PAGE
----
As a result of the aforesaid process, clad plates A and B are joined by welding along substantially the entire titanium facing edges 26 and 28, and weld 18 joins the entirety of abutting scarfed steel edges 14 and 16. At the same time, in no part of the completed bond does iron surface contact a titanium surface because of layer 30. As a result, a strong weld is formed, having uninterrupted steel and titanium faces, without the formation of undesirable iron alloys.
In FIG. 2 the identical method is applied to a weld wherein the clad plates A and B are joined at a 90° angle. It is further to be understood that the process disclosed herein is well adapted to the formation of butt joints having obtuse or acute angles between clad plates A and B. The reference characters are the same, only the orientation is different. As before, the weld scarf is so formed as to leave steel surfaces 20a and 20b separating titanium layers 22 and 24 from weld 18, and titanium edges 26 and 28 projecting higher to form a recess 30 for cast titanium to join layers 22 and 24.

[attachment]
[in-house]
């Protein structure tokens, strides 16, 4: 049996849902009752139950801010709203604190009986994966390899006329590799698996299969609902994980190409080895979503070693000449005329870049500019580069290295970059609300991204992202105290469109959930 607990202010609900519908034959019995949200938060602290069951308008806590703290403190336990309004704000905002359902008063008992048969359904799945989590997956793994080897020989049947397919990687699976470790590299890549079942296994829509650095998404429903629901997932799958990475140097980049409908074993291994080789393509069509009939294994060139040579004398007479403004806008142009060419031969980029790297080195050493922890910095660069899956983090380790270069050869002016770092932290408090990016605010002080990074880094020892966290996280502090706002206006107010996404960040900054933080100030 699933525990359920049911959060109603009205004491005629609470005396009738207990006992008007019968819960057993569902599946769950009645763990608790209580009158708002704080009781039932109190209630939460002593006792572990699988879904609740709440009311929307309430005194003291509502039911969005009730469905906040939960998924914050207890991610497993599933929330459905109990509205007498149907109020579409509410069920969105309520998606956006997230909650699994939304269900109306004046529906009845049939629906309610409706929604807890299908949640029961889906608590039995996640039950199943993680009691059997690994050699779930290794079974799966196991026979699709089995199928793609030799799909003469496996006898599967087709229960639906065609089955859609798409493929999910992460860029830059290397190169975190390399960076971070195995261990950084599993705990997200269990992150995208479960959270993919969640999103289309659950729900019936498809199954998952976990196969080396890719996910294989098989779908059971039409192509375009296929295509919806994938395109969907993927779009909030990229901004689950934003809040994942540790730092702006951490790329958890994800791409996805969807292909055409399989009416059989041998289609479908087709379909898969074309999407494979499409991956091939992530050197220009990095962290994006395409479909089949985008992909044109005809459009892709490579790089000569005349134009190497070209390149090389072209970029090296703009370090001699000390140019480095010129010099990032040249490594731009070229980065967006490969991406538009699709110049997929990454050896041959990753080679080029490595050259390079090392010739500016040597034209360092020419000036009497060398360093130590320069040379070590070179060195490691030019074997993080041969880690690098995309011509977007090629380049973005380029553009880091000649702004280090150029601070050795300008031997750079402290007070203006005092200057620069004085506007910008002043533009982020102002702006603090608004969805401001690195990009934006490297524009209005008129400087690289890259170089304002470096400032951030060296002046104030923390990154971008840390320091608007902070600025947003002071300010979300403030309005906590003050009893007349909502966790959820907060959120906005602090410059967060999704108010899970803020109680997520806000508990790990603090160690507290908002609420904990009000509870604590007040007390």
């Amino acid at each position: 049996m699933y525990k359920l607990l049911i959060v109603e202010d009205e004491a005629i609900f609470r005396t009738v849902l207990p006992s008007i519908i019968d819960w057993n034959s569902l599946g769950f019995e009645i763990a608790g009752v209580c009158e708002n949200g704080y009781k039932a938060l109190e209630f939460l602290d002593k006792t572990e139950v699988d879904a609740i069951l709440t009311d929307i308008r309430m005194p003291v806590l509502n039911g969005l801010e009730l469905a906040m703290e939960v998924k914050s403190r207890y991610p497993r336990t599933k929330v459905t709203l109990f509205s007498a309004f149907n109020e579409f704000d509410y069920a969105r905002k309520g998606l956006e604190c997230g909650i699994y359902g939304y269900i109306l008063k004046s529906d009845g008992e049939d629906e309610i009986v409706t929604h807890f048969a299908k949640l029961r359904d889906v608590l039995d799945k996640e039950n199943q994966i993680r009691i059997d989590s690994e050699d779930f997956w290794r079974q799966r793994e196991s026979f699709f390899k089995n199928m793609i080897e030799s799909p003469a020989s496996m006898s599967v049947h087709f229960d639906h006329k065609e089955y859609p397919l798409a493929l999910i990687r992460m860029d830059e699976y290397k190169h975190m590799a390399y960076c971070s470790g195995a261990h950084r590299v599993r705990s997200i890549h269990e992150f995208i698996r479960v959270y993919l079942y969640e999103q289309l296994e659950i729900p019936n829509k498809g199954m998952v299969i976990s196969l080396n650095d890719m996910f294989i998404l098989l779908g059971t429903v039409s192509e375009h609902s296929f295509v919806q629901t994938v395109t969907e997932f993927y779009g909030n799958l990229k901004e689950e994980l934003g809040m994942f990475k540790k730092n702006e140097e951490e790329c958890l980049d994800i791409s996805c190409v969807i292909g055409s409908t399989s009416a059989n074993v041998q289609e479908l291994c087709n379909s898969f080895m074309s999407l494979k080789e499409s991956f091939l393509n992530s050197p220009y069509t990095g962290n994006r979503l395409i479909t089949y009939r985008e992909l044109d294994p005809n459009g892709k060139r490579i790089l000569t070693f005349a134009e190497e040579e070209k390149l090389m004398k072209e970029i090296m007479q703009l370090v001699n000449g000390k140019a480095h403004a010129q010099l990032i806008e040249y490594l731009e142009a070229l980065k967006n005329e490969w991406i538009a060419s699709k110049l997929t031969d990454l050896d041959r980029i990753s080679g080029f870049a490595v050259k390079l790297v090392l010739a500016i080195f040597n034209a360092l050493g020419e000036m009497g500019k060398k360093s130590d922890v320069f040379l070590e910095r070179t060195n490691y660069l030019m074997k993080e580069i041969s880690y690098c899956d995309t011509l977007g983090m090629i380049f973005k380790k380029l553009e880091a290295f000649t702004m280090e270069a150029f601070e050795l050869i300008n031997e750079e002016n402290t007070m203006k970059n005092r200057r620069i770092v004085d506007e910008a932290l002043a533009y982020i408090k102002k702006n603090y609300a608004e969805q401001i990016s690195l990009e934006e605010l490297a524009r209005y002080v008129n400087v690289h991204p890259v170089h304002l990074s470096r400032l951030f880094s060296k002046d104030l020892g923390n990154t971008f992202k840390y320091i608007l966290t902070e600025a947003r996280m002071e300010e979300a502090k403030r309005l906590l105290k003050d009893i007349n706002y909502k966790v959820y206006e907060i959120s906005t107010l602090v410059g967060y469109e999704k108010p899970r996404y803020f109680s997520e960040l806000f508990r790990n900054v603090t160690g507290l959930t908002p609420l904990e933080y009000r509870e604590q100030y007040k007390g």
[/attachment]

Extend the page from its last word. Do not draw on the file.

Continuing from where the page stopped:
Although the disclosure hereof is detailed and exact to enable those skilled in the art to practice the invention, the physical embodiments herein disclosed merely exemplify the invention which may be embodied in other specific structure. While the best known embodiment has been described, the details may be changed without departing from the invention, which is defined by the claims.
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|Citing Patent||Filing date||Publication date||Applicant||Title|
|US4485960 *||Aug 27, 1982||Dec 4, 1984||Westinghouse Electric Corp.||Joint for joining clad materials|
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|US6754945 *||Mar 27, 2003||Jun 29, 2004||Steven J. Fujan||Method of forming a stress isolating joint on a dump body|
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|WO2006089339A1 *||Aug 10, 2005||Aug 31, 2006||W E Smith Hudson Pty Ltd||Method of joining clad metals and vessel produced thereby|
|WO2006130916A1 *||Jun 7, 2006||Dec 14, 2006||Murrin Murrin Operations Pty||Protection of autoclave batten strips|
|U.S. Classification||228/165, 228/226, 228/187|
|International Classification||B23K31/02, B23K9/23|
|Cooperative Classification||B23K31/02, B23K9/23|
|European Classification||B23K31/02, B23K9/23|